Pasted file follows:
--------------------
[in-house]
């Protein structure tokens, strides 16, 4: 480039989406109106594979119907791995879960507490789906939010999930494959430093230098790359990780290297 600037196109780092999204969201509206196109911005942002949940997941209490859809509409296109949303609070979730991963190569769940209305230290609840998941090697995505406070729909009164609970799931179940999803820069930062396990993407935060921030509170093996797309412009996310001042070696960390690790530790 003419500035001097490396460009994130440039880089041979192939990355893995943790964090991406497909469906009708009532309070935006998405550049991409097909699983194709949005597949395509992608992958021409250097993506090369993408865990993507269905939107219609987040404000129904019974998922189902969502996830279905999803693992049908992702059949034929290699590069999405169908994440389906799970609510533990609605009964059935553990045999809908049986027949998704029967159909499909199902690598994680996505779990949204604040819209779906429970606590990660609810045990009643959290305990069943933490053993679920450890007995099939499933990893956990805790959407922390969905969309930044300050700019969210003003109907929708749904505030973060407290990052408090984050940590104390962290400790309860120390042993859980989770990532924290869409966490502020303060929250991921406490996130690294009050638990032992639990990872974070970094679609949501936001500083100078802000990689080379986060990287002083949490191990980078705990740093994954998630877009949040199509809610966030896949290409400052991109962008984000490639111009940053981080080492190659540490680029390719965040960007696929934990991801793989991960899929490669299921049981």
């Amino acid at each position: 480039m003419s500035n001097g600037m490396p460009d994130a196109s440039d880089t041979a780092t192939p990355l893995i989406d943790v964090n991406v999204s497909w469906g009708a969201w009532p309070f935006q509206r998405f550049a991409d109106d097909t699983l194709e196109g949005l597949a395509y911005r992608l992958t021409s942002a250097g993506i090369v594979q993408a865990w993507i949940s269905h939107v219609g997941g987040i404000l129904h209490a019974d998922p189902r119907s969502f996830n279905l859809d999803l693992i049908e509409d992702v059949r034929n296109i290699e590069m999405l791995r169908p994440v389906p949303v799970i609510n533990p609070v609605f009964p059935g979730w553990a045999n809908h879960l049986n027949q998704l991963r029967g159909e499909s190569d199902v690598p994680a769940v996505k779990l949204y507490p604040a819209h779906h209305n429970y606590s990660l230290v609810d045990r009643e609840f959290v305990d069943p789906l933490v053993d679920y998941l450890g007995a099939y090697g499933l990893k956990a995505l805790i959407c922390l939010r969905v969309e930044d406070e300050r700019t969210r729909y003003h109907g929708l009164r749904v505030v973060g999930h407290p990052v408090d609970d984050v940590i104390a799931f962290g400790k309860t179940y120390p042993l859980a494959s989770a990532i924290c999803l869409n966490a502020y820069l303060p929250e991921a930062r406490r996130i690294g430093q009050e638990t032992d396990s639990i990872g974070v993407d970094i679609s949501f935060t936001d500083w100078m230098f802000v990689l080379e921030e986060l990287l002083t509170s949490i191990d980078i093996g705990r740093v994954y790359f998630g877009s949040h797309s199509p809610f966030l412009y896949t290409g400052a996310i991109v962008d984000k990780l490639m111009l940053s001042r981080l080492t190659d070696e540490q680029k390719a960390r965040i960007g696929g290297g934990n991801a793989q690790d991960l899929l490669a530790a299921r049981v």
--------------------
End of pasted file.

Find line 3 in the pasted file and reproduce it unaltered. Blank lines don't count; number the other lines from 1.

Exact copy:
């Amino acid at each position: 480039m003419s500035n001097g600037m490396p460009d994130a196109s440039d880089t041979a780092t192939p990355l893995i989406d943790v964090n991406v999204s497909w469906g009708a969201w009532p309070f935006q509206r998405f550049a991409d109106d097909t699983l194709e196109g949005l597949a395509y911005r992608l992958t021409s942002a250097g993506i090369v594979q993408a865990w993507i949940s269905h939107v219609g997941g987040i404000l129904h209490a019974d998922p189902r119907s969502f996830n279905l859809d999803l693992i049908e509409d992702v059949r034929n296109i290699e590069m999405l791995r169908p994440v389906p949303v799970i609510n533990p609070v609605f009964p059935g979730w553990a045999n809908h879960l049986n027949q998704l991963r029967g159909e499909s190569d199902v690598p994680a769940v996505k779990l949204y507490p604040a819209h779906h209305n429970y606590s990660l230290v609810d045990r009643e609840f959290v305990d069943p789906l933490v053993d679920y998941l450890g007995a099939y090697g499933l990893k956990a995505l805790i959407c922390l939010r969905v969309e930044d406070e300050r700019t969210r729909y003003h109907g929708l009164r749904v505030v973060g999930h407290p990052v408090d609970d984050v940590i104390a799931f962290g400790k309860t179940y120390p042993l859980a494959s989770a990532i924290c999803l869409n966490a502020y820069l303060p929250e991921a930062r406490r996130i690294g430093q009050e638990t032992d396990s639990i990872g974070v993407d970094i679609s949501f935060t936001d500083w100078m230098f802000v990689l080379e921030e986060l990287l002083t509170s949490i191990d980078i093996g705990r740093v994954y790359f998630g877009s949040h797309s199509p809610f966030l412009y896949t290409g400052a996310i991109v962008d984000k990780l490639m111009l940053s001042r981080l080492t190659d070696e540490q680029k390719a960390r965040i960007g696929g290297g934990n991801a793989q690790d991960l899929l490669a530790a299921r049981v």